Despite the alarmist title, I’m hoping that this workshop will be the best one yet. We’re about 12 in number and the room is abuzz with conversation even before the workshop officially starts. Officiant is Sandra Gibson; head of Association of Performing Arts Presenters.
3:15 – Introductions Mix of professional organization staff, agents and presenters.
KingsPointe – DelRay Beach Florida; an interesting situation. They present 85 shows a year and are based in a retirement community where retirees are on fixed incomes. I believe they also have a film festival. They cater to residents first, but now are selling show tix to outside residents. They’re bringing in university acts from local universities in Florida. Their president is here and he’s saying that folks are pickier and still scared of the economic climate.
3:20 – Larry Koster of SMG Artists,
1. create greater “member value”
2. APAP is looking for what they can do to help presenters; he will take our input back to the board of directors.
3:23 – Sandra tells us about APAP, which has a convention similar to PAE. They’re surveying presenters needs. They report that layoffs abound, but that presenters are still optimistic.
3:26 – How do we come out of this recession stronger? What planning & fiscal changes need to happen?
3:30 – examples of community arts groups that have bonded during financial hard times to consolidate ticketing, management, promotion staff, etc.
Robert Baird (Agent) – Artists want to work. He tries to make “give-n-takes” work between his artists and presenters.
John @ Paul Taylor Dance Company: we found that the fees didn’t cover our touring expenses. The board of directors affirmed its mission that they are more interested in promoting the art than profit. The fact is that artist fees only cover about 68 cents of every dollar. Old timers will tell you that its still better today than 30 years ago.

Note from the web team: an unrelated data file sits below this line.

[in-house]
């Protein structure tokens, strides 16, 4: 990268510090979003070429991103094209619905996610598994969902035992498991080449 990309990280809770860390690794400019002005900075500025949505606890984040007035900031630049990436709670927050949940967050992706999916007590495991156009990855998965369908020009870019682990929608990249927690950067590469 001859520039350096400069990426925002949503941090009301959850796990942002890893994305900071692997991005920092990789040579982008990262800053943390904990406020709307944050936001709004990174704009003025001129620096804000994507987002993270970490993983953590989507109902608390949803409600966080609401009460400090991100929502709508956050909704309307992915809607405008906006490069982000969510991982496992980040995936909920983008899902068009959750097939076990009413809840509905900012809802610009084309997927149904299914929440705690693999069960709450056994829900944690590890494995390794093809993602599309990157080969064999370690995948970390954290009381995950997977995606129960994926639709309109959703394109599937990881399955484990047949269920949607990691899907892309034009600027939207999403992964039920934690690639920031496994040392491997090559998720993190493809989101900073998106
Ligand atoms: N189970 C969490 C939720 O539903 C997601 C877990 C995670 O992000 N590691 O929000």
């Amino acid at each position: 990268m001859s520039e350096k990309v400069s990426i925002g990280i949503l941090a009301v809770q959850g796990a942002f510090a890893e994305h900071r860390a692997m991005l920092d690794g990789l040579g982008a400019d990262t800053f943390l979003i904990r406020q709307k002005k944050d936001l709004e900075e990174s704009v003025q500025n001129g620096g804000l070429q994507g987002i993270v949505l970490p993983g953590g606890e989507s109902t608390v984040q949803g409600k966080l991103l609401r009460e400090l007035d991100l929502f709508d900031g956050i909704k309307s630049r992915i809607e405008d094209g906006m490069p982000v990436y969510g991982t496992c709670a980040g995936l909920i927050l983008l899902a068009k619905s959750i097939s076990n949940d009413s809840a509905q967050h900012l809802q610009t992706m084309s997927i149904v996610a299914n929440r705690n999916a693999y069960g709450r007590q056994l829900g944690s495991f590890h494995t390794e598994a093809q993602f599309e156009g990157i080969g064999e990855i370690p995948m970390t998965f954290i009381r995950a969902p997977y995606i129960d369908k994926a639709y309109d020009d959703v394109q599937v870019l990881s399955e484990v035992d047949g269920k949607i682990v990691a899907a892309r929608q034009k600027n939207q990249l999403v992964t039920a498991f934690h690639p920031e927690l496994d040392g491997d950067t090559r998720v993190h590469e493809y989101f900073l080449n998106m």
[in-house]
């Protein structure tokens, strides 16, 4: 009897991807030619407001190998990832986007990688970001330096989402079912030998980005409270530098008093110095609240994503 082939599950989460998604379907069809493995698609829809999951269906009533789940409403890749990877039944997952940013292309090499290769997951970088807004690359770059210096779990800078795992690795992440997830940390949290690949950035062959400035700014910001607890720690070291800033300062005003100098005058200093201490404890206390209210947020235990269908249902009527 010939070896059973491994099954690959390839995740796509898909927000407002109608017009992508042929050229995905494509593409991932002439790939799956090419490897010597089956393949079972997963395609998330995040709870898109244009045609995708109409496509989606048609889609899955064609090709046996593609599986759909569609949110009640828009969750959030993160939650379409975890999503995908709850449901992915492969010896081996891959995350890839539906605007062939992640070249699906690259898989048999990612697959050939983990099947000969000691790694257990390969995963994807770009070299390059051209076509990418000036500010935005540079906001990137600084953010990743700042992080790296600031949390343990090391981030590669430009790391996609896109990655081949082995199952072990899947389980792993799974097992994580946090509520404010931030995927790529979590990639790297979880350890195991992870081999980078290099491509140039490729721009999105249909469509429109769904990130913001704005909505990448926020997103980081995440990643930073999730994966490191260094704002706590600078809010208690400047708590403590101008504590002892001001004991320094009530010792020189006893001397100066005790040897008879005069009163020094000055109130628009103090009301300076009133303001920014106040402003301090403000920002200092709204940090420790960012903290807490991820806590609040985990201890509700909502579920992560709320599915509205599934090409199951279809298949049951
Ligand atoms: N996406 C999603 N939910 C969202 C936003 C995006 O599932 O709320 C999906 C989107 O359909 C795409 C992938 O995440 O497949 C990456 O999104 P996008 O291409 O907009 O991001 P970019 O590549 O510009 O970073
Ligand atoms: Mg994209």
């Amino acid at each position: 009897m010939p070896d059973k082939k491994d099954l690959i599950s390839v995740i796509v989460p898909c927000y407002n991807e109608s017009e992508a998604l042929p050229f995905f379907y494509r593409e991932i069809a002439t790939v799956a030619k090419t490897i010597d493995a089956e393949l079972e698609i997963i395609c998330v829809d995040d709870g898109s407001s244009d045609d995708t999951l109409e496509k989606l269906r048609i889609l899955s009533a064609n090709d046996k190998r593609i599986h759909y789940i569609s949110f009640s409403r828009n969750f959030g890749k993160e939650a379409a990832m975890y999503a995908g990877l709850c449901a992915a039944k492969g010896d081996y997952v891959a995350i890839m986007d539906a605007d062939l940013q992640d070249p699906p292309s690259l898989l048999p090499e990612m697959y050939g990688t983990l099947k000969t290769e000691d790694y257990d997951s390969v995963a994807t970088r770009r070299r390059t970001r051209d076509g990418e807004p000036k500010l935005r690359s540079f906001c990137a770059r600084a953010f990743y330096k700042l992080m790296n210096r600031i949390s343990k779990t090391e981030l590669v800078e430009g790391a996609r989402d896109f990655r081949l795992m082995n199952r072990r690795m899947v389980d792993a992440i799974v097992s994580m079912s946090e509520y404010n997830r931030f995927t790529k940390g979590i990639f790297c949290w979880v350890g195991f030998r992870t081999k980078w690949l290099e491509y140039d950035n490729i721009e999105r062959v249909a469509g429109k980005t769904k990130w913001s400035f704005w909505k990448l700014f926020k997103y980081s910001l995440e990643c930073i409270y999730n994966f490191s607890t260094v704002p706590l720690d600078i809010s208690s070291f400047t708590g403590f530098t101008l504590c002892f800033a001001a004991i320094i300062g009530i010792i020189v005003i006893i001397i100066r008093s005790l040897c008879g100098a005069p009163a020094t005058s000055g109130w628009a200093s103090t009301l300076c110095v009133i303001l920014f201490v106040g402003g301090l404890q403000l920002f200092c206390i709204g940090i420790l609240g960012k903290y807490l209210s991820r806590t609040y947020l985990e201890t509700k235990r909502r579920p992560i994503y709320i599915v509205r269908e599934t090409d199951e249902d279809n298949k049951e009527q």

The way they used to do it was “booking” on tour. When they stopped and performed, they put the workd out and found some high school or community center near their gig to book their next appearance. Point = there is no business model for the true artists; they are going to be “doing their thing” regardless of the economy. Art will survive because artists are survivors. Just keep reminding the bean-counters of this.
It’s so true that presenters are living off the energy that artists bring to the table. Artists are driven by transformational energy that transcends the economy.
3:42 – J.D. Sutton (artist) reminds us of the Parable of the Talents (N.T.). We are accountable for using what we are given.
Ken Waldman (artist) – Recession? What recession? Presenters have been getting cuts for years. The odd thing is that as tough as it is, it has been tough and states that used to have no money for the arts are now on top in per capita funding (example = Wyoming). Big organizations still haven’t gotten the idea that you can survive significant cuts by changing your “economy of scale”. There are amazing resources out there; identify the folks that get grants. They’re going to survive. Find the people that are prospering in hard times.